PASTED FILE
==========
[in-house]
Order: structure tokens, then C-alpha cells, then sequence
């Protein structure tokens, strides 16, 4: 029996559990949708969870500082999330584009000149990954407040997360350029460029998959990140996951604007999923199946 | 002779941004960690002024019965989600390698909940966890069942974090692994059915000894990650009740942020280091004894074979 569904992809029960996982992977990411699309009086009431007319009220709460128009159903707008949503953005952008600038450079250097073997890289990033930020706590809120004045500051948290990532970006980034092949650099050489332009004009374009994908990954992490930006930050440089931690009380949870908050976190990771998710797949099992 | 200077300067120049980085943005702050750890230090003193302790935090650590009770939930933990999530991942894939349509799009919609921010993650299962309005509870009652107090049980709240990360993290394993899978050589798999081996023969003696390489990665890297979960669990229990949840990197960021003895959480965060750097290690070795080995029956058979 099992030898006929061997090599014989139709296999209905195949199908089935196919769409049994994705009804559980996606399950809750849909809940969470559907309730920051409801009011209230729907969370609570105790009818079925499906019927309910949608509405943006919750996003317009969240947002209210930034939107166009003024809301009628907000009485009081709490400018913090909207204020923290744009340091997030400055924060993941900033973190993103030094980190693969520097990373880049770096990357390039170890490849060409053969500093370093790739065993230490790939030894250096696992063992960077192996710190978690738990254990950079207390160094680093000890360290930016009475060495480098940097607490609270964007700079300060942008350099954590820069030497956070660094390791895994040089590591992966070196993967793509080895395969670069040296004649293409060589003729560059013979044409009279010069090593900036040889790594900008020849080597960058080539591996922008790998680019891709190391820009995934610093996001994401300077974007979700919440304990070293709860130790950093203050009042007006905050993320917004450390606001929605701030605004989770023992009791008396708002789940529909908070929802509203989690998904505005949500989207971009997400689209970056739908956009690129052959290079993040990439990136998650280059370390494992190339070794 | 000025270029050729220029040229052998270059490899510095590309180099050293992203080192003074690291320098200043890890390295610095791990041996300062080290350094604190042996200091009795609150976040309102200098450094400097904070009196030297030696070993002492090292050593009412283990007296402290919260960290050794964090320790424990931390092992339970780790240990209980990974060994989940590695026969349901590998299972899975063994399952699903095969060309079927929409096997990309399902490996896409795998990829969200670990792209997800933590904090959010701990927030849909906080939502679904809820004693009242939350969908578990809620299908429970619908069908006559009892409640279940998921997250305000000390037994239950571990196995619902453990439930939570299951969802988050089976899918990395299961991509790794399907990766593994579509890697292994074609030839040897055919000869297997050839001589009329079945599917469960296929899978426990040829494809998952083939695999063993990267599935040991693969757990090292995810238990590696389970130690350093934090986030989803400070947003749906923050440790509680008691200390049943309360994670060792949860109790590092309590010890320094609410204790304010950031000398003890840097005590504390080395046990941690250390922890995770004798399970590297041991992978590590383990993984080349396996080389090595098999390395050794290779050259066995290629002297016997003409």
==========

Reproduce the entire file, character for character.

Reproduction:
[in-house]
Order: structure tokens, then C-alpha cells, then sequence
């Protein structure tokens, strides 16, 4: 029996559990949708969870500082999330584009000149990954407040997360350029460029998959990140996951604007999923199946 | 002779941004960690002024019965989600390698909940966890069942974090692994059915000894990650009740942020280091004894074979 569904992809029960996982992977990411699309009086009431007319009220709460128009159903707008949503953005952008600038450079250097073997890289990033930020706590809120004045500051948290990532970006980034092949650099050489332009004009374009994908990954992490930006930050440089931690009380949870908050976190990771998710797949099992 | 200077300067120049980085943005702050750890230090003193302790935090650590009770939930933990999530991942894939349509799009919609921010993650299962309005509870009652107090049980709240990360993290394993899978050589798999081996023969003696390489990665890297979960669990229990949840990197960021003895959480965060750097290690070795080995029956058979 099992030898006929061997090599014989139709296999209905195949199908089935196919769409049994994705009804559980996606399950809750849909809940969470559907309730920051409801009011209230729907969370609570105790009818079925499906019927309910949608509405943006919750996003317009969240947002209210930034939107166009003024809301009628907000009485009081709490400018913090909207204020923290744009340091997030400055924060993941900033973190993103030094980190693969520097990373880049770096990357390039170890490849060409053969500093370093790739065993230490790939030894250096696992063992960077192996710190978690738990254990950079207390160094680093000890360290930016009475060495480098940097607490609270964007700079300060942008350099954590820069030497956070660094390791895994040089590591992966070196993967793509080895395969670069040296004649293409060589003729560059013979044409009279010069090593900036040889790594900008020849080597960058080539591996922008790998680019891709190391820009995934610093996001994401300077974007979700919440304990070293709860130790950093203050009042007006905050993320917004450390606001929605701030605004989770023992009791008396708002789940529909908070929802509203989690998904505005949500989207971009997400689209970056739908956009690129052959290079993040990439990136998650280059370390494992190339070794 | 000025270029050729220029040229052998270059490899510095590309180099050293992203080192003074690291320098200043890890390295610095791990041996300062080290350094604190042996200091009795609150976040309102200098450094400097904070009196030297030696070993002492090292050593009412283990007296402290919260960290050794964090320790424990931390092992339970780790240990209980990974060994989940590695026969349901590998299972899975063994399952699903095969060309079927929409096997990309399902490996896409795998990829969200670990792209997800933590904090959010701990927030849909906080939502679904809820004693009242939350969908578990809620299908429970619908069908006559009892409640279940998921997250305000000390037994239950571990196995619902453990439930939570299951969802988050089976899918990395299961991509790794399907990766593994579509890697292994074609030839040897055919000869297997050839001589009329079945599917469960296929899978426990040829494809998952083939695999063993990267599935040991693969757990090292995810238990590696389970130690350093934090986030989803400070947003749906923050440790509680008691200390049943309360994670060792949860109790590092309590010890320094609410204790304010950031000398003890840097005590504390080395046990941690250390922890995770004798399970590297041991992978590590383990993984080349396996080389090595098999390395050794290779050259066995290629002297016997003409």